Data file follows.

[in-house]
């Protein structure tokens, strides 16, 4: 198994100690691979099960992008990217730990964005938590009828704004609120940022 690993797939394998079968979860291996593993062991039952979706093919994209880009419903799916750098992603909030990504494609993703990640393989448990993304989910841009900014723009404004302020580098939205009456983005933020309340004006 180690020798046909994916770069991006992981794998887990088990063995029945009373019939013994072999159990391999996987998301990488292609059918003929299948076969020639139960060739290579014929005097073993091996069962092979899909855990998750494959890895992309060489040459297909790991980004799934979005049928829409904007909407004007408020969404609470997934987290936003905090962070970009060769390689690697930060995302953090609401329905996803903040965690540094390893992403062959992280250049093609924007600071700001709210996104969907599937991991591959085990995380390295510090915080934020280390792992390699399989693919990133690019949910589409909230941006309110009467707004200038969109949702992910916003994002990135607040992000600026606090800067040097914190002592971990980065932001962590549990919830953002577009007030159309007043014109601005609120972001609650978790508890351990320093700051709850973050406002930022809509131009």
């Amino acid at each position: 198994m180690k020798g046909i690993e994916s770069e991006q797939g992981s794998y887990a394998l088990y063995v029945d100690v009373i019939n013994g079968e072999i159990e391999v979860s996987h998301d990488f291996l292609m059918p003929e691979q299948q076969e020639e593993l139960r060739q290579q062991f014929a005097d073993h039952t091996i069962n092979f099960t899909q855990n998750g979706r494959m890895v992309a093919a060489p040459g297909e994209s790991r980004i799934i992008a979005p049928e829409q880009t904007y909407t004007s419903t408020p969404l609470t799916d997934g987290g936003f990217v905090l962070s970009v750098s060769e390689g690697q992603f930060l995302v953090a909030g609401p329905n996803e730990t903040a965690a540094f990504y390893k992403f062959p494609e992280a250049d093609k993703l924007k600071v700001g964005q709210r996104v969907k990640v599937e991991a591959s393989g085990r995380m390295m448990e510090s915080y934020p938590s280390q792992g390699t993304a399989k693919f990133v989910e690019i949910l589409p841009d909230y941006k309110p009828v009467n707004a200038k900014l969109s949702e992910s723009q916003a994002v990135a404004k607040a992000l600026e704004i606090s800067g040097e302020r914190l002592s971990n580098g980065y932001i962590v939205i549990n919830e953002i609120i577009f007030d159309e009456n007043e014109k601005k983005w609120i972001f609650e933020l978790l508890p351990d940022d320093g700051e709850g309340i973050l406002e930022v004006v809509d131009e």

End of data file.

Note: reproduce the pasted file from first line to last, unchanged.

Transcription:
[in-house]
């Protein structure tokens, strides 16, 4: 198994100690691979099960992008990217730990964005938590009828704004609120940022 690993797939394998079968979860291996593993062991039952979706093919994209880009419903799916750098992603909030990504494609993703990640393989448990993304989910841009900014723009404004302020580098939205009456983005933020309340004006 180690020798046909994916770069991006992981794998887990088990063995029945009373019939013994072999159990391999996987998301990488292609059918003929299948076969020639139960060739290579014929005097073993091996069962092979899909855990998750494959890895992309060489040459297909790991980004799934979005049928829409904007909407004007408020969404609470997934987290936003905090962070970009060769390689690697930060995302953090609401329905996803903040965690540094390893992403062959992280250049093609924007600071700001709210996104969907599937991991591959085990995380390295510090915080934020280390792992390699399989693919990133690019949910589409909230941006309110009467707004200038969109949702992910916003994002990135607040992000600026606090800067040097914190002592971990980065932001962590549990919830953002577009007030159309007043014109601005609120972001609650978790508890351990320093700051709850973050406002930022809509131009």
């Amino acid at each position: 198994m180690k020798g046909i690993e994916s770069e991006q797939g992981s794998y887990a394998l088990y063995v029945d100690v009373i019939n013994g079968e072999i159990e391999v979860s996987h998301d990488f291996l292609m059918p003929e691979q299948q076969e020639e593993l139960r060739q290579q062991f014929a005097d073993h039952t091996i069962n092979f099960t899909q855990n998750g979706r494959m890895v992309a093919a060489p040459g297909e994209s790991r980004i799934i992008a979005p049928e829409q880009t904007y909407t004007s419903t408020p969404l609470t799916d997934g987290g936003f990217v905090l962070s970009v750098s060769e390689g690697q992603f930060l995302v953090a909030g609401p329905n996803e730990t903040a965690a540094f990504y390893k992403f062959p494609e992280a250049d093609k993703l924007k600071v700001g964005q709210r996104v969907k990640v599937e991991a591959s393989g085990r995380m390295m448990e510090s915080y934020p938590s280390q792992g390699t993304a399989k693919f990133v989910e690019i949910l589409p841009d909230y941006k309110p009828v009467n707004a200038k900014l969109s949702e992910s723009q916003a994002v990135a404004k607040a992000l600026e704004i606090s800067g040097e302020r914190l002592s971990n580098g980065y932001i962590v939205i549990n919830e953002i609120i577009f007030d159309e009456n007043e014109k601005k983005w609120i972001f609650e933020l978790l508890p351990d940022d320093g700051e709850g309340i973050l406002e930022v004006v809509d131009e």